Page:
Its unique feature: consistency. It was not a one time campaign to promote new products.
You can make a single email everyone will love and share. Or you can make an entire campaign people will talk about.
Subject line: Take the 2019 state of email survey.
Litmus is one of the few reliable sources when it comes to email marketing and its technical component. Their blog posts and conclusions are always based on thorough research.
Quite often, we receive emails with reports on innovations, on the use of new elements, on how to fix or avoid some problems connected with email coding. But all these reports are based on real data.
This January, I received an email with a request to take the survey to help this company operate with up-to-date data. The call was just brilliant:
They appealed to my sense of gratitude. And driven by this feeling, I rushed to take the survey, no matter how long it was.
Its unique feature: appealing to human feelings.
Tip: don’t be afraid to come to this trick if you, like them, ask for a favor. But be careful here: it won’t work if you make people feel ashamed. You can appeal to other feelings like joy, happiness, sweet memories.
It can be even something like “Look, what we’ve been through” and offer photos of the recipient when he or she was in your cafe. Travel agencies can make a compilation of photos of the countries recipient visited last year.
Subject line: We are bringing our vision to the road: Mission E becomes Taycan.
We all love to be engaged, to be curious about upcoming events, especially when you are a motor enthusiast or just love to know what’s new happening in the world.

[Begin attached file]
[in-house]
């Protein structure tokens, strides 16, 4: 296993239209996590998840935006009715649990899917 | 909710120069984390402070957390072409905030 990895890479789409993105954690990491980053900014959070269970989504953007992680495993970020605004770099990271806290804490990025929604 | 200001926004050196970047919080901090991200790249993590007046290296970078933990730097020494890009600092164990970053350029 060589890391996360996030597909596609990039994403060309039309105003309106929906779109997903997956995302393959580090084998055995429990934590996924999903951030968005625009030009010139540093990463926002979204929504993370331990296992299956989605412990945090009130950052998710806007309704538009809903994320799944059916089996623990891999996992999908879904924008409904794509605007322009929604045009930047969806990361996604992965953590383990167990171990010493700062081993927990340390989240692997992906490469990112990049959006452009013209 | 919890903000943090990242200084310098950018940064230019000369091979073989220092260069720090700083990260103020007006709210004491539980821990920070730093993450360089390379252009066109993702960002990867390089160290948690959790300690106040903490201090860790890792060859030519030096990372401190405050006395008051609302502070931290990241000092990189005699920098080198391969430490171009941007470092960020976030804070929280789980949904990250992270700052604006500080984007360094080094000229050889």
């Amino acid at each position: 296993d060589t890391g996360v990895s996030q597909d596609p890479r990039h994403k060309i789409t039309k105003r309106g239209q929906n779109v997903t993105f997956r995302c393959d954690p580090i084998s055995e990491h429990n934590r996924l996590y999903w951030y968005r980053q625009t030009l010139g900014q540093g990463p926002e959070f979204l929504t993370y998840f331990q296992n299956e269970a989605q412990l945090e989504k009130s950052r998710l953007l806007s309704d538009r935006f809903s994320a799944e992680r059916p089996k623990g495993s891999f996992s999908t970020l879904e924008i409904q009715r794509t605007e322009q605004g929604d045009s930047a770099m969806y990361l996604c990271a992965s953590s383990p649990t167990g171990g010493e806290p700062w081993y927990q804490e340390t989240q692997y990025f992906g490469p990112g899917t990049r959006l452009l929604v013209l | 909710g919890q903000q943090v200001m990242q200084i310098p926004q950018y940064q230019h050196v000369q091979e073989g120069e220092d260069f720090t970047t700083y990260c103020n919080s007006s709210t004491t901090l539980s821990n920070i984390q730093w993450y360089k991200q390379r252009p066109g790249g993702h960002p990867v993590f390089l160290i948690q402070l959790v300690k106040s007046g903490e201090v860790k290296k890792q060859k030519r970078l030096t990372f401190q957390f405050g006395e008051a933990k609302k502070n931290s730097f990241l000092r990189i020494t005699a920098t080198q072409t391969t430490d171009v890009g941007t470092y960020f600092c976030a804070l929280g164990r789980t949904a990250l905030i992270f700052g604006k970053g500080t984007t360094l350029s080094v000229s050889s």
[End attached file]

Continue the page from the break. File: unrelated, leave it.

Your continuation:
Porsche knows how to add some shade of mystery to their campaigns.
When reading this email, the recipient feels really curious and anxious to see what Taycan will look like. Personally, I hurried to watch the video. But the car in it was also hidden behind some fabric.
Now recipients are more likely to anticipate every new email and rush to open it when they see one in their inbox. This email is a perfect source of newsletter design inspiration for those who wanna make their next campaigns even more anticipated.
Its unique feature: a great example of a great teaser email.
- Remember to add intriguing subject lines.
- The design matters. Make it suit the mood of the entire campaign.
- Engage customers with interactive emails. They double conversion by the way.
- Reach out to all subscribers — make your emails accessible.
- Surprise recipients to make your emails awaited and desired.
This is a compilation of the non-trivial newsletter examples that impressed us with their creativity. I hope you’ll find them useful.
Use our prepared templates to implement your brand new ideas.
May your future campaigns be the best company newsletters that your recipients have ever seen.